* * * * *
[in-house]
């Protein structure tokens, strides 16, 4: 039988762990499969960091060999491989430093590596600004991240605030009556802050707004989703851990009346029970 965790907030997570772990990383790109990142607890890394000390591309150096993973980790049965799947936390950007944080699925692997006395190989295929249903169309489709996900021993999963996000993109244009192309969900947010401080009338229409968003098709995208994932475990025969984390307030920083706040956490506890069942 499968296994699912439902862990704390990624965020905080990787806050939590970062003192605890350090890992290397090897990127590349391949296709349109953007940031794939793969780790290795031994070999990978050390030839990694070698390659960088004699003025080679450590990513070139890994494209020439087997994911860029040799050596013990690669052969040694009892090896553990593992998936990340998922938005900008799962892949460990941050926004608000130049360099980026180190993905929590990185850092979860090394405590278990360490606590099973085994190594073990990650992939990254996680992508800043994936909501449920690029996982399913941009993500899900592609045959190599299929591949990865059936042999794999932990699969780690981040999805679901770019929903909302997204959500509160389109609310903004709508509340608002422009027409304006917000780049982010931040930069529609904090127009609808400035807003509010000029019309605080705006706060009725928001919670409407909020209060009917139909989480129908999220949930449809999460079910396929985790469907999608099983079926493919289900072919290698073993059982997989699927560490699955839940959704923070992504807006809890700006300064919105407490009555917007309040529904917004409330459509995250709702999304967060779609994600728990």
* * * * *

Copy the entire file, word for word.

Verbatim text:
[in-house]
């Protein structure tokens, strides 16, 4: 039988762990499969960091060999491989430093590596600004991240605030009556802050707004989703851990009346029970 965790907030997570772990990383790109990142607890890394000390591309150096993973980790049965799947936390950007944080699925692997006395190989295929249903169309489709996900021993999963996000993109244009192309969900947010401080009338229409968003098709995208994932475990025969984390307030920083706040956490506890069942 499968296994699912439902862990704390990624965020905080990787806050939590970062003192605890350090890992290397090897990127590349391949296709349109953007940031794939793969780790290795031994070999990978050390030839990694070698390659960088004699003025080679450590990513070139890994494209020439087997994911860029040799050596013990690669052969040694009892090896553990593992998936990340998922938005900008799962892949460990941050926004608000130049360099980026180190993905929590990185850092979860090394405590278990360490606590099973085994190594073990990650992939990254996680992508800043994936909501449920690029996982399913941009993500899900592609045959190599299929591949990865059936042999794999932990699969780690981040999805679901770019929903909302997204959500509160389109609310903004709508509340608002422009027409304006917000780049982010931040930069529609904090127009609808400035807003509010000029019309605080705006706060009725928001919670409407909020209060009917139909989480129908999220949930449809999460079910396929985790469907999608099983079926493919289900072919290698073993059982997989699927560490699955839940959704923070992504807006809890700006300064919105407490009555917007309040529904917004409330459509995250709702999304967060779609994600728990």